The Marin Municipal Water District is reducing the number of trash cans on the Mt. Tamalpais Watershed and asking visitors to help protect the natural beauty of the mountain by carrying out their own garbage.
And, yes, that includes dog doo, too. Have you noticed plastic bags of pet waste placed by the edge of your favorite hiking routes? Dog owners will be doing us all a service by placing these in garbage receptacles at the trailhead or back at their house.
By removing underused cans and replacing individual cans with larger, centralized trash receptacles, the water district is aiming to reduce environmental impacts on the watershed and beyond. So far, 24 garbage cans (almost 40 percent of the total) have been removed or relocated. The remaining cans are being consolidated to parking lots and main trailheads.
With fewer cans scattered about the watershed, fewer truck trips are needed to service them, which in turn means fewer greenhouse gas emissions. The changes will also reduce the amount of time district rangers spend emptying the trash, thereby freeing them up for their primary duties of protecting watershed lands and ensuring the safety of visitors.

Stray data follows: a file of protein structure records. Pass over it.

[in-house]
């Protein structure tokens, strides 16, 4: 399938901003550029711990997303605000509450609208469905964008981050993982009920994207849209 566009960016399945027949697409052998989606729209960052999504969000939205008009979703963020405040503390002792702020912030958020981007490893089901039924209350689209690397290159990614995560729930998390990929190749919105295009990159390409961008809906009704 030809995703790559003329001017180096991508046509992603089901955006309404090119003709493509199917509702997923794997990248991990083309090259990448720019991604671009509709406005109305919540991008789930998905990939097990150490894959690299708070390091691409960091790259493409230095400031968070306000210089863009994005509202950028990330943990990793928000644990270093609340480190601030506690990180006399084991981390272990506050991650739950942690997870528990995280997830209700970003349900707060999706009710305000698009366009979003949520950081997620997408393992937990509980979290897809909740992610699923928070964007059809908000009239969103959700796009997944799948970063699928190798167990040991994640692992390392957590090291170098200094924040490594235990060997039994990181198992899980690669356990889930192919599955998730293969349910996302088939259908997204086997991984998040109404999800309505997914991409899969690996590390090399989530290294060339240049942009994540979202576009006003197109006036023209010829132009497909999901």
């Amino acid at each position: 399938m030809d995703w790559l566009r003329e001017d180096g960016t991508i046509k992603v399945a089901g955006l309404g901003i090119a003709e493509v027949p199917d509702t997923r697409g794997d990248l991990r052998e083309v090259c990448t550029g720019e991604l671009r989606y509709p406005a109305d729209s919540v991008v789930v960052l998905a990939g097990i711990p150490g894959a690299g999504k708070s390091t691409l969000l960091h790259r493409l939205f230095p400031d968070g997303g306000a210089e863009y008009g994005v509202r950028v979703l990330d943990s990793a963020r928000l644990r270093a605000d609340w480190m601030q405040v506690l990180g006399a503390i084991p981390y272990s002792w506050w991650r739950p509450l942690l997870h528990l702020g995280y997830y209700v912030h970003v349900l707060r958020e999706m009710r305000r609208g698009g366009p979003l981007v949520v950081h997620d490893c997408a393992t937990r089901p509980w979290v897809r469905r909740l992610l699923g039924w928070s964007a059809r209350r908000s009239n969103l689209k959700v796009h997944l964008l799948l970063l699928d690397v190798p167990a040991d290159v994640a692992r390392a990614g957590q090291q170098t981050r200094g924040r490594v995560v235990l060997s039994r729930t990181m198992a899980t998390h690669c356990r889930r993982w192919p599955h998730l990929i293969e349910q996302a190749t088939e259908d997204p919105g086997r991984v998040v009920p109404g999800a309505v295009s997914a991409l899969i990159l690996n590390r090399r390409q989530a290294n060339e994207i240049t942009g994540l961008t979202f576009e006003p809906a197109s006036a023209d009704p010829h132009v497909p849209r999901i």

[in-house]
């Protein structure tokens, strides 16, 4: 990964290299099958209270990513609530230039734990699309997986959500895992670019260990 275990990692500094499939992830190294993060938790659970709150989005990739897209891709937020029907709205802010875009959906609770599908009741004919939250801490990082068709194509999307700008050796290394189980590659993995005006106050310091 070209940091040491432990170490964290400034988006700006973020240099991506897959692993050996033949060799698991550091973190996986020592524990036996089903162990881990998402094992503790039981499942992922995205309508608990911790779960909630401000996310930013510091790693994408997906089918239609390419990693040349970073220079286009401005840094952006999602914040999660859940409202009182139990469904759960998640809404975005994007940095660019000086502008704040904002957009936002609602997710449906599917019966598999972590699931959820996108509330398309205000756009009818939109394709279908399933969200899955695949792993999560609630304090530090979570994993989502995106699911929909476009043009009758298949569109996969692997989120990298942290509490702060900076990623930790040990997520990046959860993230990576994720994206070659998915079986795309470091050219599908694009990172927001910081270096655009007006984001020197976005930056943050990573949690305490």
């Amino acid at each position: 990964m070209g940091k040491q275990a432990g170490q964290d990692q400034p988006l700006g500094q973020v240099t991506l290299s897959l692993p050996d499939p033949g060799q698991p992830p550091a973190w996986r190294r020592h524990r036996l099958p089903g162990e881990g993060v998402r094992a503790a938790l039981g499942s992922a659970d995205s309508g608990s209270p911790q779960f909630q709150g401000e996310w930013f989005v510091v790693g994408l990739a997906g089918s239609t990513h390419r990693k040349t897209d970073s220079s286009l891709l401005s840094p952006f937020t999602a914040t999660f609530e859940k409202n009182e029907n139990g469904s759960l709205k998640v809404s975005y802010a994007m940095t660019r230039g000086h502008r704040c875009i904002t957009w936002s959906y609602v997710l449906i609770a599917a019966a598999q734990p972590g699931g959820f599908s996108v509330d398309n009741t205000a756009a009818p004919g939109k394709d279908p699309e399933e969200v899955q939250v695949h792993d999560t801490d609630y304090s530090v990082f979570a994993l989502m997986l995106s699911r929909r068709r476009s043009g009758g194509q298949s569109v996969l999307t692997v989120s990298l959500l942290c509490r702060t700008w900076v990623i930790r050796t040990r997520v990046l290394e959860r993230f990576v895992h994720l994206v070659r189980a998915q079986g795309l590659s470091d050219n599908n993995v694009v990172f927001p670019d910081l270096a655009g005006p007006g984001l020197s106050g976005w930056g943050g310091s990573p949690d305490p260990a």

The district also is looking into ways to reduce impacts from failing vault (concrete or plastic tank) toilets on the watershed. The trash and toilet tweaks not only will help keep the watershed green but will save the district some green—an estimated $12,700 per year.
The Mt. Tamalpais Watershed encompasses 18,500 acres and is a primary source of drinking water for 185,000 residents of central and southern Marin. It is also home to great natural diversity with over 900 species of plants and 400 species of animals, including 77 rare, threatened and endangered species. The watershed welcomes hundreds of thousands of visitors every year from throughout the Bay Area and beyond who come to enjoy hiking, biking, fishing, horseback riding, picnicking and wildlife viewing.
Thank you for doing your part to help take care of this very special place!